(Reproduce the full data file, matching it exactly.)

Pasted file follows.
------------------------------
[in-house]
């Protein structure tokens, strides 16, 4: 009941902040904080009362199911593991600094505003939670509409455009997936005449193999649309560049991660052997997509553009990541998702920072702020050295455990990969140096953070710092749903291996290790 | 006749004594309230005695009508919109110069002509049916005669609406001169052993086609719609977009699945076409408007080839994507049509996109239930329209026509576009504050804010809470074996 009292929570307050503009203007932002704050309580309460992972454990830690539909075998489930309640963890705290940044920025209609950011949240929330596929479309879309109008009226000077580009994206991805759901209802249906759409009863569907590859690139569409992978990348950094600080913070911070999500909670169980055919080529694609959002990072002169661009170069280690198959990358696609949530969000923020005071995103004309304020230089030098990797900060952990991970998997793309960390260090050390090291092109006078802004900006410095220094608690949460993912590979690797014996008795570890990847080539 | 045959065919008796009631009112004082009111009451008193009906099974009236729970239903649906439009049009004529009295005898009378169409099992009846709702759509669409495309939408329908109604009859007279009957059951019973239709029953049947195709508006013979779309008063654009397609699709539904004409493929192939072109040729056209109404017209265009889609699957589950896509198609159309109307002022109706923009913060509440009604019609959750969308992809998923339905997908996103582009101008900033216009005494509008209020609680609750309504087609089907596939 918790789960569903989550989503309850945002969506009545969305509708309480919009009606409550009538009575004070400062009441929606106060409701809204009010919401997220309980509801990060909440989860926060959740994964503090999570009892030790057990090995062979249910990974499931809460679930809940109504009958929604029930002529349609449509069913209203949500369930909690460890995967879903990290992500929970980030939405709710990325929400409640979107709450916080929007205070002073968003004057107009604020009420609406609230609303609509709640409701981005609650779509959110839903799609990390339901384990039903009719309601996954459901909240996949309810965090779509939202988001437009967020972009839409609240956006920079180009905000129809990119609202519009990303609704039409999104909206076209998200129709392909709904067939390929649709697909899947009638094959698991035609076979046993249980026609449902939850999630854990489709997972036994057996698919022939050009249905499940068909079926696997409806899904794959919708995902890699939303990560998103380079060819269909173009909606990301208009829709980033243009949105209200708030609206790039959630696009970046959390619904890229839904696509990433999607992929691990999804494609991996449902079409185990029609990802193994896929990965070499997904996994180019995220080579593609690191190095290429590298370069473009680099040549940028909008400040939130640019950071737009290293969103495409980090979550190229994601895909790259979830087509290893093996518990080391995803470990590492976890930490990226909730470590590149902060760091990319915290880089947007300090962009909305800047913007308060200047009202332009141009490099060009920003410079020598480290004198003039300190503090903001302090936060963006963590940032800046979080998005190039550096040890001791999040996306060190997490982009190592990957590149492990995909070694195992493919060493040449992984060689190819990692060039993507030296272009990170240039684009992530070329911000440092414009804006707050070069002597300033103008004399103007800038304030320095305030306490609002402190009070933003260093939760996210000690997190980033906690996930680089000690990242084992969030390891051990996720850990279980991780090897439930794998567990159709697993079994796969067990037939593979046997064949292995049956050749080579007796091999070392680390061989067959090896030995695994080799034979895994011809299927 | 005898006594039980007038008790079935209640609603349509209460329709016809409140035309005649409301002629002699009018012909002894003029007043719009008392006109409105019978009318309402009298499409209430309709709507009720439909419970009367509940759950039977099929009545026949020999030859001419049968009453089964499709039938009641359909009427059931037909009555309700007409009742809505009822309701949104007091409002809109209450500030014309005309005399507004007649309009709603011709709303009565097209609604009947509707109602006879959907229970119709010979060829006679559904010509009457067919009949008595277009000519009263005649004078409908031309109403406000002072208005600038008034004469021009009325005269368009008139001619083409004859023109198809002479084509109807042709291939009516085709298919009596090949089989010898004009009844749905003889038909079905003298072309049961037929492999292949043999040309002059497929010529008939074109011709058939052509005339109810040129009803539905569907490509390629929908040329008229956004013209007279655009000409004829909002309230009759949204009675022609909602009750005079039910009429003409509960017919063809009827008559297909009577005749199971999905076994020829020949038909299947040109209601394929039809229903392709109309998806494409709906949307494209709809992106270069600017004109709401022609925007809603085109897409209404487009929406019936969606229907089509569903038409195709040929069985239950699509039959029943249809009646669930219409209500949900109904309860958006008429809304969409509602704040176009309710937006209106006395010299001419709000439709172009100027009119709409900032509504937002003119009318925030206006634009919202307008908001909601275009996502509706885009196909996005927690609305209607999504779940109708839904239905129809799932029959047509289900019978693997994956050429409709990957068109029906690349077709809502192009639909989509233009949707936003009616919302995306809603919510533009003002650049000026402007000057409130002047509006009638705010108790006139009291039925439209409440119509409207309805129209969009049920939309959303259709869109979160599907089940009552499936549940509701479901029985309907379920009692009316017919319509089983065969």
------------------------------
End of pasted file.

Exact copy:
[in-house]
């Protein structure tokens, strides 16, 4: 009941902040904080009362199911593991600094505003939670509409455009997936005449193999649309560049991660052997997509553009990541998702920072702020050295455990990969140096953070710092749903291996290790 | 006749004594309230005695009508919109110069002509049916005669609406001169052993086609719609977009699945076409408007080839994507049509996109239930329209026509576009504050804010809470074996 009292929570307050503009203007932002704050309580309460992972454990830690539909075998489930309640963890705290940044920025209609950011949240929330596929479309879309109008009226000077580009994206991805759901209802249906759409009863569907590859690139569409992978990348950094600080913070911070999500909670169980055919080529694609959002990072002169661009170069280690198959990358696609949530969000923020005071995103004309304020230089030098990797900060952990991970998997793309960390260090050390090291092109006078802004900006410095220094608690949460993912590979690797014996008795570890990847080539 | 045959065919008796009631009112004082009111009451008193009906099974009236729970239903649906439009049009004529009295005898009378169409099992009846709702759509669409495309939408329908109604009859007279009957059951019973239709029953049947195709508006013979779309008063654009397609699709539904004409493929192939072109040729056209109404017209265009889609699957589950896509198609159309109307002022109706923009913060509440009604019609959750969308992809998923339905997908996103582009101008900033216009005494509008209020609680609750309504087609089907596939 918790789960569903989550989503309850945002969506009545969305509708309480919009009606409550009538009575004070400062009441929606106060409701809204009010919401997220309980509801990060909440989860926060959740994964503090999570009892030790057990090995062979249910990974499931809460679930809940109504009958929604029930002529349609449509069913209203949500369930909690460890995967879903990290992500929970980030939405709710990325929400409640979107709450916080929007205070002073968003004057107009604020009420609406609230609303609509709640409701981005609650779509959110839903799609990390339901384990039903009719309601996954459901909240996949309810965090779509939202988001437009967020972009839409609240956006920079180009905000129809990119609202519009990303609704039409999104909206076209998200129709392909709904067939390929649709697909899947009638094959698991035609076979046993249980026609449902939850999630854990489709997972036994057996698919022939050009249905499940068909079926696997409806899904794959919708995902890699939303990560998103380079060819269909173009909606990301208009829709980033243009949105209200708030609206790039959630696009970046959390619904890229839904696509990433999607992929691990999804494609991996449902079409185990029609990802193994896929990965070499997904996994180019995220080579593609690191190095290429590298370069473009680099040549940028909008400040939130640019950071737009290293969103495409980090979550190229994601895909790259979830087509290893093996518990080391995803470990590492976890930490990226909730470590590149902060760091990319915290880089947007300090962009909305800047913007308060200047009202332009141009490099060009920003410079020598480290004198003039300190503090903001302090936060963006963590940032800046979080998005190039550096040890001791999040996306060190997490982009190592990957590149492990995909070694195992493919060493040449992984060689190819990692060039993507030296272009990170240039684009992530070329911000440092414009804006707050070069002597300033103008004399103007800038304030320095305030306490609002402190009070933003260093939760996210000690997190980033906690996930680089000690990242084992969030390891051990996720850990279980991780090897439930794998567990159709697993079994796969067990037939593979046997064949292995049956050749080579007796091999070392680390061989067959090896030995695994080799034979895994011809299927 | 005898006594039980007038008790079935209640609603349509209460329709016809409140035309005649409301002629002699009018012909002894003029007043719009008392006109409105019978009318309402009298499409209430309709709507009720439909419970009367509940759950039977099929009545026949020999030859001419049968009453089964499709039938009641359909009427059931037909009555309700007409009742809505009822309701949104007091409002809109209450500030014309005309005399507004007649309009709603011709709303009565097209609604009947509707109602006879959907229970119709010979060829006679559904010509009457067919009949008595277009000519009263005649004078409908031309109403406000002072208005600038008034004469021009009325005269368009008139001619083409004859023109198809002479084509109807042709291939009516085709298919009596090949089989010898004009009844749905003889038909079905003298072309049961037929492999292949043999040309002059497929010529008939074109011709058939052509005339109810040129009803539905569907490509390629929908040329008229956004013209007279655009000409004829909002309230009759949204009675022609909602009750005079039910009429003409509960017919063809009827008559297909009577005749199971999905076994020829020949038909299947040109209601394929039809229903392709109309998806494409709906949307494209709809992106270069600017004109709401022609925007809603085109897409209404487009929406019936969606229907089509569903038409195709040929069985239950699509039959029943249809009646669930219409209500949900109904309860958006008429809304969409509602704040176009309710937006209106006395010299001419709000439709172009100027009119709409900032509504937002003119009318925030206006634009919202307008908001909601275009996502509706885009196909996005927690609305209607999504779940109708839904239905129809799932029959047509289900019978693997994956050429409709990957068109029906690349077709809502192009639909989509233009949707936003009616919302995306809603919510533009003002650049000026402007000057409130002047509006009638705010108790006139009291039925439209409440119509409207309805129209969009049920939309959303259709869109979160599907089940009552499936549940509701479901029985309907379920009692009316017919319509089983065969």